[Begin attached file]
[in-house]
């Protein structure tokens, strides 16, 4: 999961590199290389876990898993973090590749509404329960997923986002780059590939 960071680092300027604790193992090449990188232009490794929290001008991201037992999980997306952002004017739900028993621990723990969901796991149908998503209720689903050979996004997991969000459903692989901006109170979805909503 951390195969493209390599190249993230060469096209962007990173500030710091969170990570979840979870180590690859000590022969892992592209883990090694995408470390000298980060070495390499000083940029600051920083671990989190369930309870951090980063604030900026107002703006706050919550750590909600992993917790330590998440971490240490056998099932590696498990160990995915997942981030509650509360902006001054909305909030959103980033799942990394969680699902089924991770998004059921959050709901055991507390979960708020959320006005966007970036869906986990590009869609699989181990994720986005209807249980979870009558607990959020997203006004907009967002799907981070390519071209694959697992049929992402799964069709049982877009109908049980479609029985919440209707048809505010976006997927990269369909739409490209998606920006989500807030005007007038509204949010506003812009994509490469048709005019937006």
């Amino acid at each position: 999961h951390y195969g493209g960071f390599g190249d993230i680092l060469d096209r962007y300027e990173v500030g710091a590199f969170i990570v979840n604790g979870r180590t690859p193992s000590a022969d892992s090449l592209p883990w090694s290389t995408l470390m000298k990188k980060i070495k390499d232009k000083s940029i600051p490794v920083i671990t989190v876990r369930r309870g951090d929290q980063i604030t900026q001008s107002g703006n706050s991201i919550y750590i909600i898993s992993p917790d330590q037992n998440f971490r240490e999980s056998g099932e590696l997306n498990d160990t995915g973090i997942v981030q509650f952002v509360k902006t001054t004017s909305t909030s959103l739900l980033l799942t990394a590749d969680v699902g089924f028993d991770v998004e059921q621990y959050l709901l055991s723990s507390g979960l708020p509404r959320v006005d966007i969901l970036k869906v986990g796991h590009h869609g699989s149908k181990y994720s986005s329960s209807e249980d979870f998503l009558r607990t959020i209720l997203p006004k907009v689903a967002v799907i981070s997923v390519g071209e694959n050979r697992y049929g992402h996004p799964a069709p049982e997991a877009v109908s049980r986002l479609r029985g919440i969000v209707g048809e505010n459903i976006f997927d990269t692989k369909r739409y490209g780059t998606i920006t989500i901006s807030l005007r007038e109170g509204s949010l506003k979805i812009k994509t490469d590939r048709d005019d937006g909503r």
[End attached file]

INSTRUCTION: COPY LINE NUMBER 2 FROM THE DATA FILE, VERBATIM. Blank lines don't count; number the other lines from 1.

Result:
């Protein structure tokens, strides 16, 4: 999961590199290389876990898993973090590749509404329960997923986002780059590939 960071680092300027604790193992090449990188232009490794929290001008991201037992999980997306952002004017739900028993621990723990969901796991149908998503209720689903050979996004997991969000459903692989901006109170979805909503 951390195969493209390599190249993230060469096209962007990173500030710091969170990570979840979870180590690859000590022969892992592209883990090694995408470390000298980060070495390499000083940029600051920083671990989190369930309870951090980063604030900026107002703006706050919550750590909600992993917790330590998440971490240490056998099932590696498990160990995915997942981030509650509360902006001054909305909030959103980033799942990394969680699902089924991770998004059921959050709901055991507390979960708020959320006005966007970036869906986990590009869609699989181990994720986005209807249980979870009558607990959020997203006004907009967002799907981070390519071209694959697992049929992402799964069709049982877009109908049980479609029985919440209707048809505010976006997927990269369909739409490209998606920006989500807030005007007038509204949010506003812009994509490469048709005019937006």